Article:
Peer Pressure

National Blog Posting Month – January 2014 – Pressure

Prompt – Tell us about a time you bent to peer pressure.


Peer pressure. Ugh. I like to think I’m beyond peer pressure, but I’m not, really. It’s definitely not as bad as it used to be though. It took some serious growing up to learn that some times bending to peer pressure is among the greatest wastes of time in life.

I remember once, way back in middle school, when I was most awkward and trying to fit in. It was really hard, because I was far more interested in school and learning (and art, too) than I was in any sort or fashion trends or anything.

This was a time when it was obvious if you didn’t fit in. Back when Michael Jackson’s Thriller had just come out, and everything either had a billion zippers or was in fluorescent colors. So if you didn’t have neon yellow shirts and heavily zippered jackets, you must be one of those kids.

I had a single pair of pants with a bunch of zippers, and a bright yellow pair of socks. But for the most part, it was drab, functional clothes for me.

The truth was, I was fairly oblivious to the pressures of fitting in and being with the right crowd. I could easily get lost in books, and would happily hang out with anyone who would care to listen. In retrospect, I hung out with lots of kids from “the wrong side of the tracks.” Only, I didn’t realize it. They were interesting and creative people. Whatever.

I had one friend, however, who was from the cool set. Or at least she seemed to be. He family had the money to get her the cool kid clothes, so she dressed well. But she had a academic bent and very, very thick glasses, so she didn’t fit in so well either. We were friends, I think, because we both did well in school. It was only years later that she wasn’t really that great of a friend.

At the time, I thought it was a weird, but acceptable request. You see, she thought that my ‘wrong side of the tracks’ friends were damaging her reputation, so she asked me to get rid of those other friends. Well, ok, maybe they weren’t good friends to have, so I actually tried to dump one of them.

Well, that didn’t work. I realized that I’d rather hang out with my ‘wrong side of the tracks’ friends than the one whose reputation was being damaged.

I don’t remember exactly what happened after that. I know that my ‘friendship’ with the with the one concerned for her reputation didn’t last much longer. She started telling me to ditch my hobbies because they were childish, and I knew at that point what I had to ditch.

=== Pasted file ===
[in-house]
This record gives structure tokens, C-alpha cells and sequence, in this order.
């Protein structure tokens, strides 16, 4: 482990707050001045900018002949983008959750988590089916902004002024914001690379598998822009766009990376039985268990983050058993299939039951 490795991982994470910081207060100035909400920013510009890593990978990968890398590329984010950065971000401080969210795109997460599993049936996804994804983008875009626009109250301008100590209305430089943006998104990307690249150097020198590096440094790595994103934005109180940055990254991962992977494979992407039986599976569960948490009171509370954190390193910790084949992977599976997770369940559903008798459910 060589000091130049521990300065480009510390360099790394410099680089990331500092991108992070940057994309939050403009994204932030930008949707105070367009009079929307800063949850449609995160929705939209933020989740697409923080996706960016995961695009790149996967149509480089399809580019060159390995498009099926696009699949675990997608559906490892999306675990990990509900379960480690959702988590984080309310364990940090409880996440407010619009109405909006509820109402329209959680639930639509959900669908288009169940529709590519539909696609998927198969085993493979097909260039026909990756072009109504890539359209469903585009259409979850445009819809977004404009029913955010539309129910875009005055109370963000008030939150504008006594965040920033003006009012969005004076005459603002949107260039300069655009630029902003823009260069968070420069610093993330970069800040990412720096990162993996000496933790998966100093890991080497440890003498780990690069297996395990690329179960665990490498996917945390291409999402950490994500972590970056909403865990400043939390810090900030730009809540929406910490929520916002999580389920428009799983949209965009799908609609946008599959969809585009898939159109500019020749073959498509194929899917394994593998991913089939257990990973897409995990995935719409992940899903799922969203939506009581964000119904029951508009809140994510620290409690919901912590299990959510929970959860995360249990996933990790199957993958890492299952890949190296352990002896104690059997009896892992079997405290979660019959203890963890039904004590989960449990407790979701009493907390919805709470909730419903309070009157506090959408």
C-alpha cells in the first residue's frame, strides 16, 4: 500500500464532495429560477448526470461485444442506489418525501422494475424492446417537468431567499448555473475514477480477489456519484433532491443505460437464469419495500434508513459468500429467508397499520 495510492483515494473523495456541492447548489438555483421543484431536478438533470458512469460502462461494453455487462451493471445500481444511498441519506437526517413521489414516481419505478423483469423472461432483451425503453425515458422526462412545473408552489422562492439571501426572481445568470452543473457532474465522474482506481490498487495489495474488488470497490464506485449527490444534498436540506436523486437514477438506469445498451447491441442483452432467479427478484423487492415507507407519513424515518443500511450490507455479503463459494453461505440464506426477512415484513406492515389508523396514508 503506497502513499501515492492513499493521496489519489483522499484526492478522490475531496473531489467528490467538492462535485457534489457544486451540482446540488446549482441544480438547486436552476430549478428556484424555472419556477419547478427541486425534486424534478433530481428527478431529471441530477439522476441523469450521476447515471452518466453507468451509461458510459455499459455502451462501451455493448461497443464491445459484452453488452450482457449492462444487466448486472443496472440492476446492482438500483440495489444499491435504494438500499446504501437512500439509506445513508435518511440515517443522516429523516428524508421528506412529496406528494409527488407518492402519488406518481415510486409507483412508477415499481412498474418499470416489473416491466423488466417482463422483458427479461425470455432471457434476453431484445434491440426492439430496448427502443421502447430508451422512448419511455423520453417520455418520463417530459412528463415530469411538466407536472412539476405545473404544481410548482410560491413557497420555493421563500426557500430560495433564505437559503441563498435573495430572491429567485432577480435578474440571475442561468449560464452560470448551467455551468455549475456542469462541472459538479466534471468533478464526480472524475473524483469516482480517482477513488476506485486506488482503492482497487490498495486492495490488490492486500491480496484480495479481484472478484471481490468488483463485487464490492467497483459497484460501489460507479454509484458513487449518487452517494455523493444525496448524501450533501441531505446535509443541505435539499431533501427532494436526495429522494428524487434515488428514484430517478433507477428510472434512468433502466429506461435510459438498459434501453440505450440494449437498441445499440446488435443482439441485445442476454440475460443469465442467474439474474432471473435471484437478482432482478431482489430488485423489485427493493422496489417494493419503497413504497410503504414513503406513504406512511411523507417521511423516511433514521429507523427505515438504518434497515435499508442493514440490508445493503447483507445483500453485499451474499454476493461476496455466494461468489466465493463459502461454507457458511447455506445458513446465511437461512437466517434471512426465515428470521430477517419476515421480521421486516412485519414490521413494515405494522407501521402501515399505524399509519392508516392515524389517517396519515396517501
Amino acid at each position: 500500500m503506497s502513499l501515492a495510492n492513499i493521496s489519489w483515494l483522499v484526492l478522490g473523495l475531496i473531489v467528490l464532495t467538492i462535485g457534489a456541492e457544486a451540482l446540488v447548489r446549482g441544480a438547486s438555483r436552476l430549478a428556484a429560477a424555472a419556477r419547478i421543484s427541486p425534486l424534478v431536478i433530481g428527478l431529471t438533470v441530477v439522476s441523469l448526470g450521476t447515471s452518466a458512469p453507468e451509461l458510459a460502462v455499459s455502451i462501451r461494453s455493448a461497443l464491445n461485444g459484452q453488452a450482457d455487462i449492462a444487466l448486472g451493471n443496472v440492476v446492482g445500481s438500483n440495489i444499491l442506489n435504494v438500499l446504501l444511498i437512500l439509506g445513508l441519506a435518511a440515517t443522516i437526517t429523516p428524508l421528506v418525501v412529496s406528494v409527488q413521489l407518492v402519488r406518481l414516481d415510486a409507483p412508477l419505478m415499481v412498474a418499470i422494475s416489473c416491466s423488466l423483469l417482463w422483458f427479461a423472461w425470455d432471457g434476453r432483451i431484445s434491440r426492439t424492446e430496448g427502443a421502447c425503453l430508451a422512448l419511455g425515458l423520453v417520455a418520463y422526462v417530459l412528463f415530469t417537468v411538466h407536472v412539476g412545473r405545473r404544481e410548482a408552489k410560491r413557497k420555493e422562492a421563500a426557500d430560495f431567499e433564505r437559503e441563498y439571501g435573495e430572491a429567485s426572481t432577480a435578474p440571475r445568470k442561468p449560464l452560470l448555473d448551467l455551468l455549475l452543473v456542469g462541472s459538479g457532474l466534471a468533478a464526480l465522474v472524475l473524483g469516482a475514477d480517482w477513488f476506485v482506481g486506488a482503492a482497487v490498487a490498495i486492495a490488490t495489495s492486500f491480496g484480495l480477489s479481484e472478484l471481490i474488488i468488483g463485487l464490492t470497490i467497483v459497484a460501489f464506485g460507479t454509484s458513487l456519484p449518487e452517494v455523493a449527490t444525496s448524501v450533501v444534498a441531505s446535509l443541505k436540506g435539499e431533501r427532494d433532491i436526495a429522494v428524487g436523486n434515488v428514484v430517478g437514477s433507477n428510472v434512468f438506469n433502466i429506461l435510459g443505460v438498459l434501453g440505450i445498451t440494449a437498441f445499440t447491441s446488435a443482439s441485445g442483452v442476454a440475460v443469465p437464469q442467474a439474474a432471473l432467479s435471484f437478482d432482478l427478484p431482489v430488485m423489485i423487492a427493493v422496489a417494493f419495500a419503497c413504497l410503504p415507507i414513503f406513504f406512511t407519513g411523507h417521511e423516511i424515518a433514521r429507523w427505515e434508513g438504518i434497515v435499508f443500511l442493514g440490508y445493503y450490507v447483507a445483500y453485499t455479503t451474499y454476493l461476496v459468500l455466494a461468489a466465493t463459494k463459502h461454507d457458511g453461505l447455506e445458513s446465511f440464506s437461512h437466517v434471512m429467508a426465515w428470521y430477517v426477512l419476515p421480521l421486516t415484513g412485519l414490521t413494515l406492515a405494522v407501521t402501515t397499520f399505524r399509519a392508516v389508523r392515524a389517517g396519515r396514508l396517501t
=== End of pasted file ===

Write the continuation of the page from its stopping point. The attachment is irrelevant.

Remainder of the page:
The ‘wrong side of the tracks’ friends came and went. Those friendships survived, and then we grew up and apart as most middle-schoolers do. I’ve had plenty of friends even to this day who fall into that category. These are always the very most creative and interesting people I know. Many have questionable habits, but then, who cares? It’s not my place to judge, they’re not endangering anyone, and they never expect me to participate (because I won’t). They’re good people.

So, what did I learn from this middle-school episode?

1) My friend’s choice of friends has no bearing on what my reputation is. A person’s reputation is based upon their own actions.

2) Only the shallowest – and most dangerous – of people would expect you to drop your friends for them.

3) The only person you should ever really do anything for is yourself, unless in doing something for another will also give you happiness. (So you’re still doing it for yourself.)

I don’t think I phrased that last one right. It sounds really ego-centric. Obviously, there are lots of good reasons to do things for others. The point is that if you’re being forced into doing something that makes you unhappy, you need to think carefully about whether or not you should still do it.

Suffice it to say, this kind of scenario has never again arisen in my life. My life is my own. I have my interests and my goals, and I avoid toxic people who would stand between my goals and I.

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